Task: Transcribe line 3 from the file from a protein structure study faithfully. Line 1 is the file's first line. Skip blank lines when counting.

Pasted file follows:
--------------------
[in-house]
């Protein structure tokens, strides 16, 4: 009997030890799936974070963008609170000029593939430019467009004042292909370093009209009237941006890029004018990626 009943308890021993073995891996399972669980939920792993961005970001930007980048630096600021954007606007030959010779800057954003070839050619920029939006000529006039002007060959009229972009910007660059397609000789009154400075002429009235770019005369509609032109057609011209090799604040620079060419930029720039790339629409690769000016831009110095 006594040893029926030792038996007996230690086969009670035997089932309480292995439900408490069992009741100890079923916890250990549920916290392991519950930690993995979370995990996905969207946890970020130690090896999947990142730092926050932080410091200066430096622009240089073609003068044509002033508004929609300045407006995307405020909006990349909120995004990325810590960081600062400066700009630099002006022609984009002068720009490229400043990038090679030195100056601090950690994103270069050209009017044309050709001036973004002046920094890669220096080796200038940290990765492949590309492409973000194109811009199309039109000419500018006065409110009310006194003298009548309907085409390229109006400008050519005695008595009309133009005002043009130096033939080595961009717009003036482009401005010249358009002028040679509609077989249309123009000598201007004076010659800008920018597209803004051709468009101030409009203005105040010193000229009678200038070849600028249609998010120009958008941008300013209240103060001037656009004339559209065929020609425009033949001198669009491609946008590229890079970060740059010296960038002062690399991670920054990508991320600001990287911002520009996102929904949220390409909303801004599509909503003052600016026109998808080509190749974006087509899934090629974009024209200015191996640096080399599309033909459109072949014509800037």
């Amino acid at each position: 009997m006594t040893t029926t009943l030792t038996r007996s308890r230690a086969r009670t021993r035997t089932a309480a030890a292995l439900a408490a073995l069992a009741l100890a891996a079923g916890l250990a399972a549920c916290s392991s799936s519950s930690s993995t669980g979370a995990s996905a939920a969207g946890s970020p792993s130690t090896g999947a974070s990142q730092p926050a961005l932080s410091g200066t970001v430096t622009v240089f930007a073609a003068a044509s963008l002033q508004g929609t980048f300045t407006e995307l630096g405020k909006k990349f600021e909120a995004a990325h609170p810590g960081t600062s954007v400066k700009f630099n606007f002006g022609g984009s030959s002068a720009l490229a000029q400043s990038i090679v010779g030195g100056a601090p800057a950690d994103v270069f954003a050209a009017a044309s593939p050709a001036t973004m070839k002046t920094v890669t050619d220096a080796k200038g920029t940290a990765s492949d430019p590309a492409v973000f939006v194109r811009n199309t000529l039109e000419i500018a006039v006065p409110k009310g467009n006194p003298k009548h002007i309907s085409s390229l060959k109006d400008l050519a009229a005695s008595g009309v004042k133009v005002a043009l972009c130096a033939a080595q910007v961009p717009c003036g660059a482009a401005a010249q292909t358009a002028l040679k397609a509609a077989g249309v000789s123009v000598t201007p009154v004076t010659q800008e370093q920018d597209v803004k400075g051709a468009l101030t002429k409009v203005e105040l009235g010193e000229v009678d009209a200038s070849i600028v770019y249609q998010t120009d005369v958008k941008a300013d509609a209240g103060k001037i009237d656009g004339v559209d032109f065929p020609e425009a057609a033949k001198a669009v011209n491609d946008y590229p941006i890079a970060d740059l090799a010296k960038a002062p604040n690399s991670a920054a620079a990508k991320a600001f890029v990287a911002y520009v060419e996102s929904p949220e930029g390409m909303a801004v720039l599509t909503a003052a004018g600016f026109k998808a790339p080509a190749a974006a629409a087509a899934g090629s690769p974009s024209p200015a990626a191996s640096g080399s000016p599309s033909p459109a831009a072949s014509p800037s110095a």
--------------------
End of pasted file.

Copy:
């Amino acid at each position: 009997m006594t040893t029926t009943l030792t038996r007996s308890r230690a086969r009670t021993r035997t089932a309480a030890a292995l439900a408490a073995l069992a009741l100890a891996a079923g916890l250990a399972a549920c916290s392991s799936s519950s930690s993995t669980g979370a995990s996905a939920a969207g946890s970020p792993s130690t090896g999947a974070s990142q730092p926050a961005l932080s410091g200066t970001v430096t622009v240089f930007a073609a003068a044509s963008l002033q508004g929609t980048f300045t407006e995307l630096g405020k909006k990349f600021e909120a995004a990325h609170p810590g960081t600062s954007v400066k700009f630099n606007f002006g022609g984009s030959s002068a720009l490229a000029q400043s990038i090679v010779g030195g100056a601090p800057a950690d994103v270069f954003a050209a009017a044309s593939p050709a001036t973004m070839k002046t920094v890669t050619d220096a080796k200038g920029t940290a990765s492949d430019p590309a492409v973000f939006v194109r811009n199309t000529l039109e000419i500018a006039v006065p409110k009310g467009n006194p003298k009548h002007i309907s085409s390229l060959k109006d400008l050519a009229a005695s008595g009309v004042k133009v005002a043009l972009c130096a033939a080595q910007v961009p717009c003036g660059a482009a401005a010249q292909t358009a002028l040679k397609a509609a077989g249309v000789s123009v000598t201007p009154v004076t010659q800008e370093q920018d597209v803004k400075g051709a468009l101030t002429k409009v203005e105040l009235g010193e000229v009678d009209a200038s070849i600028v770019y249609q998010t120009d005369v958008k941008a300013d509609a209240g103060k001037i009237d656009g004339v559209d032109f065929p020609e425009a057609a033949k001198a669009v011209n491609d946008y590229p941006i890079a970060d740059l090799a010296k960038a002062p604040n690399s991670a920054a620079a990508k991320a600001f890029v990287a911002y520009v060419e996102s929904p949220e930029g390409m909303a801004v720039l599509t909503a003052a004018g600016f026109k998808a790339p080509a190749a974006a629409a087509a899934g090629s690769p974009s024209p200015a990626a191996s640096g080399s000016p599309s033909p459109a831009a072949s014509p800037s110095a």